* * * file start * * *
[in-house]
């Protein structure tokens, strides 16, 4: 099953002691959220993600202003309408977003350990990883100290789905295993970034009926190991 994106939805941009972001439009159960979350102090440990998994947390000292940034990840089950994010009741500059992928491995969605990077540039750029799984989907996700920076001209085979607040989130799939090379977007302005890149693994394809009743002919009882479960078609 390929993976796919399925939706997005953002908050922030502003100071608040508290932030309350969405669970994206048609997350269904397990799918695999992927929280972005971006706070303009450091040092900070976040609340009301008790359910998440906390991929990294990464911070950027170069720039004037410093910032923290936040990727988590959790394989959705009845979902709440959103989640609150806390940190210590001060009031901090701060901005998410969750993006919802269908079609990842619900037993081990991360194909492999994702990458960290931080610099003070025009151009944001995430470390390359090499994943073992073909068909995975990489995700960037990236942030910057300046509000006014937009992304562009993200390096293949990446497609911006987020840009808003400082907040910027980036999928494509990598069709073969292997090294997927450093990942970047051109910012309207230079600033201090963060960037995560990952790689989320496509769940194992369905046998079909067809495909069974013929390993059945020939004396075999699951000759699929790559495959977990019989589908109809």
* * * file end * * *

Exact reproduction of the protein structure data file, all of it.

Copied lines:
[in-house]
């Protein structure tokens, strides 16, 4: 099953002691959220993600202003309408977003350990990883100290789905295993970034009926190991 994106939805941009972001439009159960979350102090440990998994947390000292940034990840089950994010009741500059992928491995969605990077540039750029799984989907996700920076001209085979607040989130799939090379977007302005890149693994394809009743002919009882479960078609 390929993976796919399925939706997005953002908050922030502003100071608040508290932030309350969405669970994206048609997350269904397990799918695999992927929280972005971006706070303009450091040092900070976040609340009301008790359910998440906390991929990294990464911070950027170069720039004037410093910032923290936040990727988590959790394989959705009845979902709440959103989640609150806390940190210590001060009031901090701060901005998410969750993006919802269908079609990842619900037993081990991360194909492999994702990458960290931080610099003070025009151009944001995430470390390359090499994943073992073909068909995975990489995700960037990236942030910057300046509000006014937009992304562009993200390096293949990446497609911006987020840009808003400082907040910027980036999928494509990598069709073969292997090294997927450093990942970047051109910012309207230079600033201090963060960037995560990952790689989320496509769940194992369905046998079909067809495909069974013929390993059945020939004396075999699951000759699929790559495959977990019989589908109809």